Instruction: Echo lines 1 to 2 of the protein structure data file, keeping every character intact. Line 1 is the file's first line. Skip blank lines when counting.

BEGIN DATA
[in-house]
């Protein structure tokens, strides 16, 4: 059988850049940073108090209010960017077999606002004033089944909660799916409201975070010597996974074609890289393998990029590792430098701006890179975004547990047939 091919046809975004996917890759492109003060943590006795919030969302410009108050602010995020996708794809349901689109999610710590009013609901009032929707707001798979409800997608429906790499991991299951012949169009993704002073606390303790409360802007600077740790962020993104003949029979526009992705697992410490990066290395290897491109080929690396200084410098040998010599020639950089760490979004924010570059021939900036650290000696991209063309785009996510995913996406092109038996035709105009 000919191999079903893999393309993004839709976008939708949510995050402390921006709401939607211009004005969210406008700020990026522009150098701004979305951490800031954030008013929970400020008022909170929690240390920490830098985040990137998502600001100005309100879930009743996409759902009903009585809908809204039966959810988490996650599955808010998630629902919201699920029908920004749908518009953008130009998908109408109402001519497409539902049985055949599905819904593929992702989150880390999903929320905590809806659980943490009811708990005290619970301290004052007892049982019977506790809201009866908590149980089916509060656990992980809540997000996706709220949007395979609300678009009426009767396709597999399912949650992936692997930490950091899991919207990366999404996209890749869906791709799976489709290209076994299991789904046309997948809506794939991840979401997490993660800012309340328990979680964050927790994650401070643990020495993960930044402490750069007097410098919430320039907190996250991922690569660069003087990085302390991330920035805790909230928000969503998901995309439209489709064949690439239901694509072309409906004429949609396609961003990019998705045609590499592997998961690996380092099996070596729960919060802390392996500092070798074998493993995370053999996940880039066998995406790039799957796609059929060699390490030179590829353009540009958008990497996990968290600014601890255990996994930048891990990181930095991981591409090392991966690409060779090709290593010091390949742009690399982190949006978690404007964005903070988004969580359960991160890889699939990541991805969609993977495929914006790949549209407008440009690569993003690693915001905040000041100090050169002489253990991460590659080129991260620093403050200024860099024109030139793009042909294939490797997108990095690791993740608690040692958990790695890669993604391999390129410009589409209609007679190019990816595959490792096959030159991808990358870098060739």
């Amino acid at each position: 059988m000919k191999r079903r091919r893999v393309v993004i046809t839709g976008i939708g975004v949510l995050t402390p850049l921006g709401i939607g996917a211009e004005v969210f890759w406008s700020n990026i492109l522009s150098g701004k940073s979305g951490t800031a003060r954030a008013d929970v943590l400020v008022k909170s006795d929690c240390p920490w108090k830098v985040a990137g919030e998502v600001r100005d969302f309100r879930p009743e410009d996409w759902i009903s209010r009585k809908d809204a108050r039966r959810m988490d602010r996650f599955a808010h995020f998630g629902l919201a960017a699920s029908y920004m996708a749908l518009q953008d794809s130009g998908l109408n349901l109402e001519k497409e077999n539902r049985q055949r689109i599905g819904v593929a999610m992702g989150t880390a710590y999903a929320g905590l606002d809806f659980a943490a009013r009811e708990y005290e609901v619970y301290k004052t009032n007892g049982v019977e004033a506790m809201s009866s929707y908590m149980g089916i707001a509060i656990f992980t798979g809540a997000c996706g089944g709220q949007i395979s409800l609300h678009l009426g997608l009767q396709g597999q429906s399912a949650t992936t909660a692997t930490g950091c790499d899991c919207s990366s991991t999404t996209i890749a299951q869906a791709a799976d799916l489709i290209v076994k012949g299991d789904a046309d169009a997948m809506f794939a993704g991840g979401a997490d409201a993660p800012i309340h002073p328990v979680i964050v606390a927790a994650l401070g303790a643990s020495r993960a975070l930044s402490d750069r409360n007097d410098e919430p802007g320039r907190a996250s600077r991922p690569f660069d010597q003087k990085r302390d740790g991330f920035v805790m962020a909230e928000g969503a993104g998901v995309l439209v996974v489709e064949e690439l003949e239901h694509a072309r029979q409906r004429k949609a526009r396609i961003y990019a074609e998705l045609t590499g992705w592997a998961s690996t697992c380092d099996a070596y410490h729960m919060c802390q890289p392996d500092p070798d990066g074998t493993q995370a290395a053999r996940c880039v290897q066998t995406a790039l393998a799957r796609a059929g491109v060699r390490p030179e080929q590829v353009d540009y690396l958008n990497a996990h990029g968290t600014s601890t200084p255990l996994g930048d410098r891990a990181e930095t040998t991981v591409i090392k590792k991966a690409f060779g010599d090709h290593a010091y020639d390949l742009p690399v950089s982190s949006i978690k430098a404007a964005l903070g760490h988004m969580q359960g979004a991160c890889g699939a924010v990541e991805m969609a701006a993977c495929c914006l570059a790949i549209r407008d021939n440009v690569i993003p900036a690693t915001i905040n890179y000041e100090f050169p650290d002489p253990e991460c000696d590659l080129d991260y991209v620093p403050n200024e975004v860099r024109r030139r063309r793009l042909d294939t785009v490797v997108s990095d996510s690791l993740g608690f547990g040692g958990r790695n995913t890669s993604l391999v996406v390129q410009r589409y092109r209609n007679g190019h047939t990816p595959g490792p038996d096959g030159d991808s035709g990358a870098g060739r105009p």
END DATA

[in-house]
């Protein structure tokens, strides 16, 4: 059988850049940073108090209010960017077999606002004033089944909660799916409201975070010597996974074609890289393998990029590792430098701006890179975004547990047939 091919046809975004996917890759492109003060943590006795919030969302410009108050602010995020996708794809349901689109999610710590009013609901009032929707707001798979409800997608429906790499991991299951012949169009993704002073606390303790409360802007600077740790962020993104003949029979526009992705697992410490990066290395290897491109080929690396200084410098040998010599020639950089760490979004924010570059021939900036650290000696991209063309785009996510995913996406092109038996035709105009 000919191999079903893999393309993004839709976008939708949510995050402390921006709401939607211009004005969210406008700020990026522009150098701004979305951490800031954030008013929970400020008022909170929690240390920490830098985040990137998502600001100005309100879930009743996409759902009903009585809908809204039966959810988490996650599955808010998630629902919201699920029908920004749908518009953008130009998908109408109402001519497409539902049985055949599905819904593929992702989150880390999903929320905590809806659980943490009811708990005290619970301290004052007892049982019977506790809201009866908590149980089916509060656990992980809540997000996706709220949007395979609300678009009426009767396709597999399912949650992936692997930490950091899991919207990366999404996209890749869906791709799976489709290209076994299991789904046309997948809506794939991840979401997490993660800012309340328990979680964050927790994650401070643990020495993960930044402490750069007097410098919430320039907190996250991922690569660069003087990085302390991330920035805790909230928000969503998901995309439209489709064949690439239901694509072309409906004429949609396609961003990019998705045609590499592997998961690996380092099996070596729960919060802390392996500092070798074998493993995370053999996940880039066998995406790039799957796609059929060699390490030179590829353009540009958008990497996990968290600014601890255990996994930048891990990181930095991981591409090392991966690409060779090709290593010091390949742009690399982190949006978690404007964005903070988004969580359960991160890889699939990541991805969609993977495929914006790949549209407008440009690569993003690693915001905040000041100090050169002489253990991460590659080129991260620093403050200024860099024109030139793009042909294939490797997108990095690791993740608690040692958990790695890669993604391999390129410009589409209609007679190019990816595959490792096959030159991808990358870098060739």